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Dateline 1911: John Otto Climbs Independence Monument

Evening light shafts across Independence Monument and Monument at Colorado National Monument. Photo Stewart M. Green

One of the chapters in the book of climbing stories that I've been writing is about John Otto and the first ascent of Independence Monument in western Colorado in 1911.

When you climb Otto's "cowboy" route today, you follow in the chopped footsteps and empty drilled pipe holes of one of Colorado's first climbers. Otto's pipe route, now an amenable moderate climb up the 450-foot monolith, ranks as one of the great kooky ascents back in those days, ranking with the ladder of pounded stakes in cracks on the first ascent of Devils Tower by a couple cowboys on July 4, 1893. Is it something about the Fourth of July that attracts daredevil feats?

Anyway, here are the first three paragraphs of the story, entitled One Crazy Redneck, as a teaser.

John Otto was a nut case, well, almost a certified nut case. But Otto was out there—way out there in left field. He would fit right into today’s nomadic, dirt-bag climbing culture. Even though he had been committed three times to various asylums for mental breaks, Otto was harmless enough. He just talked a lot, wrote a prodigious number of letters to the editors of the two Grand Junction newspapers in western Colorado, and expressed some downright kooky ideas. He recognized that he was a different sort of a person, sometimes signing his letters with his name and the epigram “The World’s Greatest Radical of the Safe Kind.”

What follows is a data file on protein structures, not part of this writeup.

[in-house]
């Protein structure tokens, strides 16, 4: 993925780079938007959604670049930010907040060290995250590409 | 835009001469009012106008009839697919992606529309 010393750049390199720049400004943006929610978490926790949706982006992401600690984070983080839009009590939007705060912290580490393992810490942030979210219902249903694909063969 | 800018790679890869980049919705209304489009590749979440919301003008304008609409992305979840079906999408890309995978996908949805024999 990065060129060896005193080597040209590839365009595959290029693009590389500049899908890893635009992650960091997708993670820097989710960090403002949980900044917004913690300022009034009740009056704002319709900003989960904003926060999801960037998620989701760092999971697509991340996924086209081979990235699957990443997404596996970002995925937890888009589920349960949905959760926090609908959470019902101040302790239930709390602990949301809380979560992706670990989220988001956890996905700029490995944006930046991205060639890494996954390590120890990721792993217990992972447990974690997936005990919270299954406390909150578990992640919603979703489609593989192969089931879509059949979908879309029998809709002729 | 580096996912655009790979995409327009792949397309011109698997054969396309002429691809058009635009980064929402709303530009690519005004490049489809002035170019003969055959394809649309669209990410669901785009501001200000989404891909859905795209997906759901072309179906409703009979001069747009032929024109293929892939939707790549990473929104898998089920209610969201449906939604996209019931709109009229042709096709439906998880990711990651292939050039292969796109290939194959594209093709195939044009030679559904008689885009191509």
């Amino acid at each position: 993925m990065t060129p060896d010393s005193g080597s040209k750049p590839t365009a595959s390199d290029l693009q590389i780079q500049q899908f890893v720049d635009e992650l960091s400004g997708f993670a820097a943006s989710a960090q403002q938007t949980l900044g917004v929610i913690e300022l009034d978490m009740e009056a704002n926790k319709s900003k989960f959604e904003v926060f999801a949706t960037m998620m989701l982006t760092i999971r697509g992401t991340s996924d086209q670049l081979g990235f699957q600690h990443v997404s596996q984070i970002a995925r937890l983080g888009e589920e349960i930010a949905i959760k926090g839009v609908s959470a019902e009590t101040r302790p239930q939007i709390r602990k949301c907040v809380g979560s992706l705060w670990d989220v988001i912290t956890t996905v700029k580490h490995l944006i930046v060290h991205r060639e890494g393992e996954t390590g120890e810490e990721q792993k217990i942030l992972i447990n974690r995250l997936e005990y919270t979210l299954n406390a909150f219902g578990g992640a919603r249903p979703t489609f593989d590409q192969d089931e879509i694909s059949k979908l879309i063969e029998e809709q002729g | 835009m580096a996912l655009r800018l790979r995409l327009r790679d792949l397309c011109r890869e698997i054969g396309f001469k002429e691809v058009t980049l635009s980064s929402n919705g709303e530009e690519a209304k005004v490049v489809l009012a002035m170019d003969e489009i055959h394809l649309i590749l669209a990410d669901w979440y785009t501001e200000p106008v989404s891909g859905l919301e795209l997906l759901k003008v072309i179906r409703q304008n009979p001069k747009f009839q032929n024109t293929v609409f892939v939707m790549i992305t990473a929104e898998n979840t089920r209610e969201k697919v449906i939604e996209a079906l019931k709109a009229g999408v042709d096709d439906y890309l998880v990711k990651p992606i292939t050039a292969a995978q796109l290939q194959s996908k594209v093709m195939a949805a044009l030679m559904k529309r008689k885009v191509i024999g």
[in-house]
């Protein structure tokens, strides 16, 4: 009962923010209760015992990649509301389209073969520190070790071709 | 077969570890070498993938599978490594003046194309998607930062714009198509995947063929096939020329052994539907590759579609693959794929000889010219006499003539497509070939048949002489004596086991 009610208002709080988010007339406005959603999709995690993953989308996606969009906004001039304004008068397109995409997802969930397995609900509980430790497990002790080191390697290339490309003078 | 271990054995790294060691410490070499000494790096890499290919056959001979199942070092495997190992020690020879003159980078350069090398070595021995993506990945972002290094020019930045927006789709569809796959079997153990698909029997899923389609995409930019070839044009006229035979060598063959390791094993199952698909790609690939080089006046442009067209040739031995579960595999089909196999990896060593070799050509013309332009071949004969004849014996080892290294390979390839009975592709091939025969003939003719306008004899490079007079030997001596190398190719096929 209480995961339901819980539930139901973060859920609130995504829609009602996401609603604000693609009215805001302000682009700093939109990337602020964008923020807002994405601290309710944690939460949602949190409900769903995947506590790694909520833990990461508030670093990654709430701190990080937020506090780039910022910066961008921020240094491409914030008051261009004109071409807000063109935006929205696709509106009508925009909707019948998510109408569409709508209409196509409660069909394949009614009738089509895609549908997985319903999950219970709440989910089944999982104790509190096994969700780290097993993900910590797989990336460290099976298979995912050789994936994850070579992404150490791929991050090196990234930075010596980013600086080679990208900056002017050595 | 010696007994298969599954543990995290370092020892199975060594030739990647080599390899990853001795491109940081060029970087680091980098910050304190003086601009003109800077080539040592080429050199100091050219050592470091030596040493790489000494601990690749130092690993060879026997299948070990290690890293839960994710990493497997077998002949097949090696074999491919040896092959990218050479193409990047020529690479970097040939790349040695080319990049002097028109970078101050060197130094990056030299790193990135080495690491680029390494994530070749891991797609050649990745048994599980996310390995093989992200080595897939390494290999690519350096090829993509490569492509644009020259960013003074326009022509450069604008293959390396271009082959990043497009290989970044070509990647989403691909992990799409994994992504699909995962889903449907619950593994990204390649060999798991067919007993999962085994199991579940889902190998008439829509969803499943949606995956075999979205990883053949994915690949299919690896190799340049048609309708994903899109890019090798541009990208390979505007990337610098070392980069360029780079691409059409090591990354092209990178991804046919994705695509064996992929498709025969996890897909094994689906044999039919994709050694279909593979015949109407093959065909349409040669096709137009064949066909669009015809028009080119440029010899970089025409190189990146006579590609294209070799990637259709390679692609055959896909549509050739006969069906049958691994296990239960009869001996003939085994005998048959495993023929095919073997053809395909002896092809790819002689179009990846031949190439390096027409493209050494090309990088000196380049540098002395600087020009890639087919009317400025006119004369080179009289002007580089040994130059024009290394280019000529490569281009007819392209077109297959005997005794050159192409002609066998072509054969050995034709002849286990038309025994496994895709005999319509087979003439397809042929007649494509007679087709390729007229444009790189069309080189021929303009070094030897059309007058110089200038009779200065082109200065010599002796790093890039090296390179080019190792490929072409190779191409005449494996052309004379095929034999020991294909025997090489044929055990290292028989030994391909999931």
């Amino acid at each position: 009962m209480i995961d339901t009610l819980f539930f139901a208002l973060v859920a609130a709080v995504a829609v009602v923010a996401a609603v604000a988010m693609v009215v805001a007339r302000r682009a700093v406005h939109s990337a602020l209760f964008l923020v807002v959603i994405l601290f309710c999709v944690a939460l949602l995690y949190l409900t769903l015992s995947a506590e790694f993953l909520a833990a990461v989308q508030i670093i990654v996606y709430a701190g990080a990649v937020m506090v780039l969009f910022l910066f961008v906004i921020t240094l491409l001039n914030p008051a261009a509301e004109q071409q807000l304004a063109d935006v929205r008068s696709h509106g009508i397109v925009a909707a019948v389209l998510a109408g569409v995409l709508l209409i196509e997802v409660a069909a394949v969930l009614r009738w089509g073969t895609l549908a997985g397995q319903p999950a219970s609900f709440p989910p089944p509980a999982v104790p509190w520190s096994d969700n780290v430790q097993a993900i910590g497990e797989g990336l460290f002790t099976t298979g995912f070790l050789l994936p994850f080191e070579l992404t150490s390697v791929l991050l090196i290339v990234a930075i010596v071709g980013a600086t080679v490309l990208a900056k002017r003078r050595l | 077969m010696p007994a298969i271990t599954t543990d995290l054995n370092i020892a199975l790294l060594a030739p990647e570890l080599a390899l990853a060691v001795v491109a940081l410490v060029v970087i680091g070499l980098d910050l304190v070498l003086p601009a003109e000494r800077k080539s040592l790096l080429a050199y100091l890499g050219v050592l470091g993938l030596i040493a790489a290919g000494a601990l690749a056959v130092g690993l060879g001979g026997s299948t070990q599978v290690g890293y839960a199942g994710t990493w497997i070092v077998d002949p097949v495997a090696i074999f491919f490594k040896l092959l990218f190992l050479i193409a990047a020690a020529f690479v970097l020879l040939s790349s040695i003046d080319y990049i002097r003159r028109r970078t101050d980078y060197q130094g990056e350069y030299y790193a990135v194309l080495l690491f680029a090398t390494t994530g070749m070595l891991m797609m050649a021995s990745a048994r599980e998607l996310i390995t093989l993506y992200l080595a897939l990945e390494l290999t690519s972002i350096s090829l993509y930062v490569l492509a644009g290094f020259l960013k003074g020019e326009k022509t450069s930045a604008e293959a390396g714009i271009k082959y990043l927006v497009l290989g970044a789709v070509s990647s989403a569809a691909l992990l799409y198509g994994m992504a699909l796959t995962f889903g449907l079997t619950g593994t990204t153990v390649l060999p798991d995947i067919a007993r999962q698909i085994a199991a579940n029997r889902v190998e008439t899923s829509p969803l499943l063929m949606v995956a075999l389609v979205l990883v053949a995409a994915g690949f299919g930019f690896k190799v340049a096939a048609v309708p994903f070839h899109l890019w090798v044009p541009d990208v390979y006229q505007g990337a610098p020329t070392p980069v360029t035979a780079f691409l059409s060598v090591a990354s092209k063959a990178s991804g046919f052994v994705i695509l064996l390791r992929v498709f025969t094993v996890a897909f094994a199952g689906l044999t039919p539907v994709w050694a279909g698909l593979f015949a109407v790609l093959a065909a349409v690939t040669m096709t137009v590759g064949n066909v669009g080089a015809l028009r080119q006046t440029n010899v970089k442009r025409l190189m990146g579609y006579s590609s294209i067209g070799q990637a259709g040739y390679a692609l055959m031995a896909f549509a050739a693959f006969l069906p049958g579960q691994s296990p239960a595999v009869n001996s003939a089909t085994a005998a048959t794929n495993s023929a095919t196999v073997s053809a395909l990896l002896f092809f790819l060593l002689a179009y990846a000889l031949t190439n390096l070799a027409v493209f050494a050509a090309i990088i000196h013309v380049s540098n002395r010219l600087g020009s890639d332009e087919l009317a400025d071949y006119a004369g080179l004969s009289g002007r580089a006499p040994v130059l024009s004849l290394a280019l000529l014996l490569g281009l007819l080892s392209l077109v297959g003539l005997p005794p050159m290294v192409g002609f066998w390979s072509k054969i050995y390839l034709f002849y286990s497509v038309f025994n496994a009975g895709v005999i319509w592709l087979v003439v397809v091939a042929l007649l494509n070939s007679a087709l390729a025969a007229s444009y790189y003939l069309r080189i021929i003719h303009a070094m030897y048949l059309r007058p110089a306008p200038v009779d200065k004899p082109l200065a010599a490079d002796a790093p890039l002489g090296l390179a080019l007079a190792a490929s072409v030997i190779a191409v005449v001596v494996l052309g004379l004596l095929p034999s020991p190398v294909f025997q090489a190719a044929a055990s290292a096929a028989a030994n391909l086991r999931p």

Otto’s last maniacal break was reported on the front page of the Grand Junction Daily News on February 2, 1908. The headline read: “MANIAC VOWS TO STOP SPEECH OF BUCHTEL.” Below that were two sub-heads: “Fruita Excited by John Otto, Who Suddenly Loses Reason” and “NOW SAFE IN JAIL.” According to the story, Otto went on a swearing rampage after learning that Governor Buchtel was slated to appear in Fruita. Otto reportedly said: “He shan’t speak here today. I won’t let him. I am going to speak myself down in the park and I’m going to get the best stenographer in town to take it down. I am going to have a time. We must celebrate about this. We must go and get some dynamite and take it up to my cañon and have a big blowout.” The mention of a threat to the governor coupled with dynamite set off bells and whistles and the sheriff was summoned to haul him away.

He was released from jail on February 24 after an insanity trail. The headlines proclaimed: “Otto, Found Harmless, Is Given His Freedom” and “Jury Liberates Monument Canon Guide Who Went Insane at Fruita—Has Been in Asylum Before.” After the prosecutor and Otto’s lawyer questioned him and other witnesses, the jury of six men deliberated for forty-five minutes before returning with the verdict that Otto was sane. Charges dismissed. The Daily Sentinel reported, “At first sight he would not impress anyone as being mentally imbalanced but approach him on certain subjects and he at once becomes wild in his statements.”

The two photographs are from Otto's Route. One is an image taken from the rim of Wedding Canyon looking over at Independence Monument in the center. Otto's Route climbs the sunny face and finishes up the south skyline ridge.. The other photo from 2007 is of Rob Masters, Brian Shelton, and CJ Sidebottom, and myself, of course, raising a toast of airplane spirit bottles to John Crazy Redneck!


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